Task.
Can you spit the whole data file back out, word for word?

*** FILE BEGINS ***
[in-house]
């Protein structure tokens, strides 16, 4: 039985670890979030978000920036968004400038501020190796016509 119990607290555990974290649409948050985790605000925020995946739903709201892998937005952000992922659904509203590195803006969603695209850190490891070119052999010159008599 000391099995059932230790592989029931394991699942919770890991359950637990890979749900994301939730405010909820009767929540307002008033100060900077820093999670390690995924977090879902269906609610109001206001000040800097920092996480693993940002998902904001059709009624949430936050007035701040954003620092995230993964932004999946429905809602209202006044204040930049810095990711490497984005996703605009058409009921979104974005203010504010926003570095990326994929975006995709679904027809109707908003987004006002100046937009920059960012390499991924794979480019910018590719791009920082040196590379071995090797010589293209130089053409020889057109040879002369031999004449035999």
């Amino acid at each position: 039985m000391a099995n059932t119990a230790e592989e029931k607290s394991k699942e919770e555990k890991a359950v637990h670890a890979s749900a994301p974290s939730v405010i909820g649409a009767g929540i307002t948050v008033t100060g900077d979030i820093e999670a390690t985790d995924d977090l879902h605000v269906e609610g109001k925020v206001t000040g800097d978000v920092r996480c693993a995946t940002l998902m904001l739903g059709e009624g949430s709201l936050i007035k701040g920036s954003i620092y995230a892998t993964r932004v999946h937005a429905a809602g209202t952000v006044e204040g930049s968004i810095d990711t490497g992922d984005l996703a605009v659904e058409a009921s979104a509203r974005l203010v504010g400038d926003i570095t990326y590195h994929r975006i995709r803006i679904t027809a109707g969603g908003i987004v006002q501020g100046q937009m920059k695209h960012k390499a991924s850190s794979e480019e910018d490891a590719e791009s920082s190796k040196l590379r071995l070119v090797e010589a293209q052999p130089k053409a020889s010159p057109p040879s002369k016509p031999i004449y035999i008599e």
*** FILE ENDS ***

[in-house]
């Protein structure tokens, strides 16, 4: 039985670890979030978000920036968004400038501020190796016509 119990607290555990974290649409948050985790605000925020995946739903709201892998937005952000992922659904509203590195803006969603695209850190490891070119052999010159008599 000391099995059932230790592989029931394991699942919770890991359950637990890979749900994301939730405010909820009767929540307002008033100060900077820093999670390690995924977090879902269906609610109001206001000040800097920092996480693993940002998902904001059709009624949430936050007035701040954003620092995230993964932004999946429905809602209202006044204040930049810095990711490497984005996703605009058409009921979104974005203010504010926003570095990326994929975006995709679904027809109707908003987004006002100046937009920059960012390499991924794979480019910018590719791009920082040196590379071995090797010589293209130089053409020889057109040879002369031999004449035999």
């Amino acid at each position: 039985m000391a099995n059932t119990a230790e592989e029931k607290s394991k699942e919770e555990k890991a359950v637990h670890a890979s749900a994301p974290s939730v405010i909820g649409a009767g929540i307002t948050v008033t100060g900077d979030i820093e999670a390690t985790d995924d977090l879902h605000v269906e609610g109001k925020v206001t000040g800097d978000v920092r996480c693993a995946t940002l998902m904001l739903g059709e009624g949430s709201l936050i007035k701040g920036s954003i620092y995230a892998t993964r932004v999946h937005a429905a809602g209202t952000v006044e204040g930049s968004i810095d990711t490497g992922d984005l996703a605009v659904e058409a009921s979104a509203r974005l203010v504010g400038d926003i570095t990326y590195h994929r975006i995709r803006i679904t027809a109707g969603g908003i987004v006002q501020g100046q937009m920059k695209h960012k390499a991924s850190s794979e480019e910018d490891a590719e791009s920082s190796k040196l590379r071995l070119v090797e010589a293209q052999p130089k053409a020889s010159p057109p040879s002369k016509p031999i004449y035999i008599e």